Senior Magistrate Rickie Burnett, on Friday, the last day of his 39-year career as a public servant, jailed a 40-year-old public servant for stealing EC$154,300 from the Government of St. Vincent and the Grenadines (GoSVG).
Burnett handed down three consecutive sentences amounting to one year and nine months on Mitra-Ann Prescott, of Harmony Hall, after finding her guilty of charges that:
After the sentencing, Prescott’s lawyer, Israel Bruce, informed the court that his client intends to appeal.
Prescott was still awaiting transportation to prison at 6:38 p.m. as Burnett left his office after his last sitting as a magistrate.
The magistrate’s verdict might have caught the defence by surprise, having come at the end of a trial, which lasted over a year, in which the prosecution appeared to struggle to present concrete evidence against Prescott.
She was made to mount her defence in January when the court overruled a no-case submission — a ruling which had appeared to have surprised the prosecution.
Also in January, the prosecution withdrew three official corruption charges against Prescott in connection with the theft of the money.
The trial exposed loopholes in government’s procurement system at the time of Prescott’s crimes.
An example of this was when Accountant General Debbie Antoine testifying that a person who collects a cheque for a payment that might have been fraudulently entered into the system by that said person would not be violating any government policy in collecting that cheque, as long as the person presents the requisite documents for collection of the cheque.
Further, the court heard that up to 2019, the Royal St. Vincent and the Grenadines Police Force had no way of proving that items ordered were actually delivered.
Additionally, a key witness for the prosecution testified that he lied to the police and during his testimony during the trial.
In handing down his verdict on Friday, Burnett noted that the prosecution’s case was based on circumstantial evidence.
The magistrate cited a case in which the court held that “circumstantial evidence is very often the best. It is evidence of surrounding circumstances which, by undesigned coincidence, is capable of proving a proposition with the accuracy of mathematics. It is no derogation of evidence to say that it is circumstantial.”
After hearing Bruce’s plea in mitigation and sentencing submissions from the prosecutor, Crown Counsel Rose-Ann Richardson, the magistrate adjourned the sentencing for four hours until 5 p.m. Friday.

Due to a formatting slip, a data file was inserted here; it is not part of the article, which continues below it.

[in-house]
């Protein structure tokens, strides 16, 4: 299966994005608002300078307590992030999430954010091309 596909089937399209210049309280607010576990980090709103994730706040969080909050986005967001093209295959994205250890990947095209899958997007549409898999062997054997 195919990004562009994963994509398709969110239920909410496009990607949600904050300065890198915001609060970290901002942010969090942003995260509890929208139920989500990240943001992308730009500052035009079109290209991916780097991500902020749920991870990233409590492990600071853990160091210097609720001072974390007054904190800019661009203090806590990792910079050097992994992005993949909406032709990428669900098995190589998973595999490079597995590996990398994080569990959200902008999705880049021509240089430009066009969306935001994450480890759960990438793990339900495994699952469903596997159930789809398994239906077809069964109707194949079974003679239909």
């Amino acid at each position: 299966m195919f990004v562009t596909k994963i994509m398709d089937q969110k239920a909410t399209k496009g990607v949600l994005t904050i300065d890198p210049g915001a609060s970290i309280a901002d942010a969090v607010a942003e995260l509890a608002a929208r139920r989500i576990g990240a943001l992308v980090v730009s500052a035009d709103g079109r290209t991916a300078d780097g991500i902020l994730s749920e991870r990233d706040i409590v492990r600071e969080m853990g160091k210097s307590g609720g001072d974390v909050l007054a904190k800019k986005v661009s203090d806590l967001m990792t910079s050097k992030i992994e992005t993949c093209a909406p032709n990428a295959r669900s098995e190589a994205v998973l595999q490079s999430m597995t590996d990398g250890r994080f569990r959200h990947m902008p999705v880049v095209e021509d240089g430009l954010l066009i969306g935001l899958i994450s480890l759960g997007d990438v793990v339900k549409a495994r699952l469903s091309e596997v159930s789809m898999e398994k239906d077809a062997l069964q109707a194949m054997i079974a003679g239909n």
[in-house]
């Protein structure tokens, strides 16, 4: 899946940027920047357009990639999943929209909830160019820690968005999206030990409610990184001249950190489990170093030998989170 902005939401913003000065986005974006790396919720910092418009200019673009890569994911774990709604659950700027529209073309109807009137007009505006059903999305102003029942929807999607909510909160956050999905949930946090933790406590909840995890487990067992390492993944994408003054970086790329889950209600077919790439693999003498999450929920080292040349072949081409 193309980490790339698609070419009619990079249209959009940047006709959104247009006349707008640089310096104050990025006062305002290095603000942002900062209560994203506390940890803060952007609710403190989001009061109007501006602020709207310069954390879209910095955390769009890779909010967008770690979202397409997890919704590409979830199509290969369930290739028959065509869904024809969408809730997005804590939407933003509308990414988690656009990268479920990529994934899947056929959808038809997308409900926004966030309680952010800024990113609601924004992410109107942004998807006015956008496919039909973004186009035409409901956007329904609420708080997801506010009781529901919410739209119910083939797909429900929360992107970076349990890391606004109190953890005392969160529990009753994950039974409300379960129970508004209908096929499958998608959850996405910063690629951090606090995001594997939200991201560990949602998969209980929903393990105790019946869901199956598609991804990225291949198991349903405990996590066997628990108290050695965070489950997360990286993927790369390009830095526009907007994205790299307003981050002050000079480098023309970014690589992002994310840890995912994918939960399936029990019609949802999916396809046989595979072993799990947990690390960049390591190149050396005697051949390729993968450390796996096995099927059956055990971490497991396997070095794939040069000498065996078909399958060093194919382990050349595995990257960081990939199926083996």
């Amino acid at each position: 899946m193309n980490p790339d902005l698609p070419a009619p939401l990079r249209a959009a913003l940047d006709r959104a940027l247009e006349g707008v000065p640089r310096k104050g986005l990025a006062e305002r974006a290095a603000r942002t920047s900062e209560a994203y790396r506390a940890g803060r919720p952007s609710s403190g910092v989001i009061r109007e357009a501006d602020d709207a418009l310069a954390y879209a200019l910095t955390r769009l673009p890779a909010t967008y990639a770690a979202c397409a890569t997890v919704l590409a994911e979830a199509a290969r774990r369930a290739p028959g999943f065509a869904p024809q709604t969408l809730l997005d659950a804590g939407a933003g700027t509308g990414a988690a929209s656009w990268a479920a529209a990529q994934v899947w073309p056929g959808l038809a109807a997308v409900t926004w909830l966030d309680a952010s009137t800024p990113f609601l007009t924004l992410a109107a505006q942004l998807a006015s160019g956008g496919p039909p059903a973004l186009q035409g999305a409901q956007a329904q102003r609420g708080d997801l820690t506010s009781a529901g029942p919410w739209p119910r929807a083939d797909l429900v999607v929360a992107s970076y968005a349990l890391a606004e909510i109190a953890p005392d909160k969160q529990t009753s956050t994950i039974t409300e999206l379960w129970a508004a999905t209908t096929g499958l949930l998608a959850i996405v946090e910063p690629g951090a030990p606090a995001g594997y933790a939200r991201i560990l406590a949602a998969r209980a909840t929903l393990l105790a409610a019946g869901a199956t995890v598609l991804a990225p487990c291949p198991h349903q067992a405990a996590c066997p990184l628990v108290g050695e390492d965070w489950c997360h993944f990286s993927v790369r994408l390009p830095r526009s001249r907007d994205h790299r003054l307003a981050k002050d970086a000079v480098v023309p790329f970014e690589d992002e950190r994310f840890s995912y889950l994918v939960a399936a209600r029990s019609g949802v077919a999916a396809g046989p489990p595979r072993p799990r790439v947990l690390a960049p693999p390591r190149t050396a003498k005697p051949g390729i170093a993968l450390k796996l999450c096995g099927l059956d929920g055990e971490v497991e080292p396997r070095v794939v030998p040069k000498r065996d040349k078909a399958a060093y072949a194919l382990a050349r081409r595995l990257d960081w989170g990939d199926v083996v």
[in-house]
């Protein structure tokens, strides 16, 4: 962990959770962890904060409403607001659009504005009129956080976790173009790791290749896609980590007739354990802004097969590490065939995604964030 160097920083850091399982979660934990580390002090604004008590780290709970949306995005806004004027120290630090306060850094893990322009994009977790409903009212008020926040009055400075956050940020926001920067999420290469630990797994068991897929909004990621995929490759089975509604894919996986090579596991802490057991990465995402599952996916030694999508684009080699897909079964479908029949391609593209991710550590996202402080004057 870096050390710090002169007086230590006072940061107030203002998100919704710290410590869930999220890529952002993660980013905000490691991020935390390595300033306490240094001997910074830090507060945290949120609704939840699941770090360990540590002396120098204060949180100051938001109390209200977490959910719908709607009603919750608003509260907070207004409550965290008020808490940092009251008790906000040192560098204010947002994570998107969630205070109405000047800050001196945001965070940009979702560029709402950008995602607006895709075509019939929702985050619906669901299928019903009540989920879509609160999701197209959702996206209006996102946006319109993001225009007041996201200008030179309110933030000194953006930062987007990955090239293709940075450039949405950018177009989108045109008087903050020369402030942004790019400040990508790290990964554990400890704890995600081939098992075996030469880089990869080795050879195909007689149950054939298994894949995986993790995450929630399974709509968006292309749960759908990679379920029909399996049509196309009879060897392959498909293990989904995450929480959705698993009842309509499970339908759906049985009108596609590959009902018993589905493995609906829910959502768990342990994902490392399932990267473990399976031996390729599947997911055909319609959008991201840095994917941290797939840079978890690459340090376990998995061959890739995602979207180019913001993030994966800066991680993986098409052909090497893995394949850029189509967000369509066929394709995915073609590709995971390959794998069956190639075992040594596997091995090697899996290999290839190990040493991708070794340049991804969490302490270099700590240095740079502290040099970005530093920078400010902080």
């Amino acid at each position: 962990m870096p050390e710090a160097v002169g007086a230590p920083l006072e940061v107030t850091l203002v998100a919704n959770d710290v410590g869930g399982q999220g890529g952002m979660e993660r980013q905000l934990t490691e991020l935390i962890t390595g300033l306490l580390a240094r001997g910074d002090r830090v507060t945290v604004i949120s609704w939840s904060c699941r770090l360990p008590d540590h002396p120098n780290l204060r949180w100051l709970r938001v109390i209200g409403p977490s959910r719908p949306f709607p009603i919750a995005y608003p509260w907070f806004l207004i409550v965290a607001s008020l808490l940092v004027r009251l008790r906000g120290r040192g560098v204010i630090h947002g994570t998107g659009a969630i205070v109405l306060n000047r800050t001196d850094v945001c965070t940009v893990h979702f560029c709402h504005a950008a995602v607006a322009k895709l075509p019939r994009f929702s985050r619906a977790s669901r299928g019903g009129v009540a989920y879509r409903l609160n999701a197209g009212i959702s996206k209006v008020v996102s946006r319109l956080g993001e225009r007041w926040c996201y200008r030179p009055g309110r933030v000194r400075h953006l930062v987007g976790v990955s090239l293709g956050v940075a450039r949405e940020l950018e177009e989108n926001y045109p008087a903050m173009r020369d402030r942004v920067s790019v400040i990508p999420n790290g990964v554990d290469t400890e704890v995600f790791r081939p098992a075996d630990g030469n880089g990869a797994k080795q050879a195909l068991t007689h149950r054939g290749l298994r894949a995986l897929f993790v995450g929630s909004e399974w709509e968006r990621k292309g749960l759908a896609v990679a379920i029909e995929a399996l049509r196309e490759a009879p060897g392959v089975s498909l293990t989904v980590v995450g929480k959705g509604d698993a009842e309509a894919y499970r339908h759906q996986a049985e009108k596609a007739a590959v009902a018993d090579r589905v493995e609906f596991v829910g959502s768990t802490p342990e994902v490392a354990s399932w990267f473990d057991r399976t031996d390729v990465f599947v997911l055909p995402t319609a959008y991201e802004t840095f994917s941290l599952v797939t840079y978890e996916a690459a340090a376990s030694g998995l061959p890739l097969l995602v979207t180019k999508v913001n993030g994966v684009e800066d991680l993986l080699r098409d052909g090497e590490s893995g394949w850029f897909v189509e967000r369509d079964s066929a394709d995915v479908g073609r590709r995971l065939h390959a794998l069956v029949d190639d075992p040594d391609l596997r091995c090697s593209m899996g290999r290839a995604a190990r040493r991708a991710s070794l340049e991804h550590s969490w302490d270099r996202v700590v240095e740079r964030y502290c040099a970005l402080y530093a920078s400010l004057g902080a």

In handing down his sentence, Burnett noted that Prescott, a public servant of 13 years, was employed in the Public Service as a junior clerk attached to Police Headquarters — where she committed her crimes.
He noted that the Criminal Code prescribes a maximum penalty of two years on each count of the offence.
The magistrate pointed out that Bruce, in mitigation, had submitted that Prescott is 40 years old and it is her first conviction. The lawyer had further said that she has no children and takes care of her mother, a retiree.
Bruce had urged the court to follow the sentencing guidelines. He further submitted that the court should not impose a custodial sentence but should consider compensation to put the state back in the position it was before the theft.
He asked that if the court considered a custodial sentence, that it be suspended.
Meanwhile, in her submissions on sentencing, Crown Counsel Rose-Ann Richardson contended that a suspended sentence would send the wrong message and would set a bad precedent.
Burnett said that in assessing the seriousness of the offence, the court considered the breach of trust and the amount of money that was stolen.
He said an aggravating feature of the offence was that Prescott has attempted to blame others wrongfully.
The court, however, noted that she was of good character as she had no previous conviction.
Burnett imposed a sentence of one year for the theft of EC$87,400 – the maximum sentence being two years.
He further jailed her for seven months for theft of EC$60,400 and two months for theft of EC$6,500.
Burnett said that the court considered the overall sentence in keeping with the totality principle and would impose a sentence that reflects the total criminality.
He said that the court considered that the maximum penalty is six years.
“However, the cumulative sentence passed for these offences is just about one year and nine months,” Burnett said.
He said that considering that the offences occurred over different periods of time and frequency, the sentences will run consecutively.
I agree with the ptosecution position thst having convicted of the crime of embezzlement of funds, a suspended sentence would set a bad precedence.
This is why this sort of stuff will continue to go in in SVG, the sentence is a slap on the wrist for the amount of funds she stole, she should be made to pay that money back, people stealing from their employer is a big problem in SVG.
Very good job Mr burnette…
Sticky hands, kleptomania.
Stealiñg fròm the employer is a probem but predial lacenry is worse because it affects the vulnerable and those who can least afford it.
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